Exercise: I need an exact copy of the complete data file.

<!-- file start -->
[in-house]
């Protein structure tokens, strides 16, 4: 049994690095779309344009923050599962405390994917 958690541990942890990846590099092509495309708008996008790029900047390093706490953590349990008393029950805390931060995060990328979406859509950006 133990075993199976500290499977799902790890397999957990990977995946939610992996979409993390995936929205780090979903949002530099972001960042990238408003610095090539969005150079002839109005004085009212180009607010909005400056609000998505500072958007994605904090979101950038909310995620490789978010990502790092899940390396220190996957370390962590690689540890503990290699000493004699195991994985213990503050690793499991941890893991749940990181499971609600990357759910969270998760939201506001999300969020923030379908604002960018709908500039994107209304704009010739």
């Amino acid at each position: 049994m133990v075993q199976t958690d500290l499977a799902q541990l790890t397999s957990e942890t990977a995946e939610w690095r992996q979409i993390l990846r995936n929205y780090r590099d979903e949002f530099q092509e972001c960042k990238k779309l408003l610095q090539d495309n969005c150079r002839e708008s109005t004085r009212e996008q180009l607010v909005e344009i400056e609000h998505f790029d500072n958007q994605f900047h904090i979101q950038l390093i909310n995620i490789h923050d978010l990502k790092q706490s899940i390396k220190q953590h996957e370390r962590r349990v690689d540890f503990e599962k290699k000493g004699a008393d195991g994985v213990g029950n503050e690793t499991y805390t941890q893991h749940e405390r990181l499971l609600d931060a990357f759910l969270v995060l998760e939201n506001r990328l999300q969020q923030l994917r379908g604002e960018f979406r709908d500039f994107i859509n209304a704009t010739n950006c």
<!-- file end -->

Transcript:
[in-house]
């Protein structure tokens, strides 16, 4: 049994690095779309344009923050599962405390994917 958690541990942890990846590099092509495309708008996008790029900047390093706490953590349990008393029950805390931060995060990328979406859509950006 133990075993199976500290499977799902790890397999957990990977995946939610992996979409993390995936929205780090979903949002530099972001960042990238408003610095090539969005150079002839109005004085009212180009607010909005400056609000998505500072958007994605904090979101950038909310995620490789978010990502790092899940390396220190996957370390962590690689540890503990290699000493004699195991994985213990503050690793499991941890893991749940990181499971609600990357759910969270998760939201506001999300969020923030379908604002960018709908500039994107209304704009010739």
């Amino acid at each position: 049994m133990v075993q199976t958690d500290l499977a799902q541990l790890t397999s957990e942890t990977a995946e939610w690095r992996q979409i993390l990846r995936n929205y780090r590099d979903e949002f530099q092509e972001c960042k990238k779309l408003l610095q090539d495309n969005c150079r002839e708008s109005t004085r009212e996008q180009l607010v909005e344009i400056e609000h998505f790029d500072n958007q994605f900047h904090i979101q950038l390093i909310n995620i490789h923050d978010l990502k790092q706490s899940i390396k220190q953590h996957e370390r962590r349990v690689d540890f503990e599962k290699k000493g004699a008393d195991g994985v213990g029950n503050e690793t499991y805390t941890q893991h749940e405390r990181l499971l609600d931060a990357f759910l969270v995060l998760e939201n506001r990328l999300q969020q923030l994917r379908g604002e960018f979406r709908d500039f994107i859509n209304a704009t010739n950006c």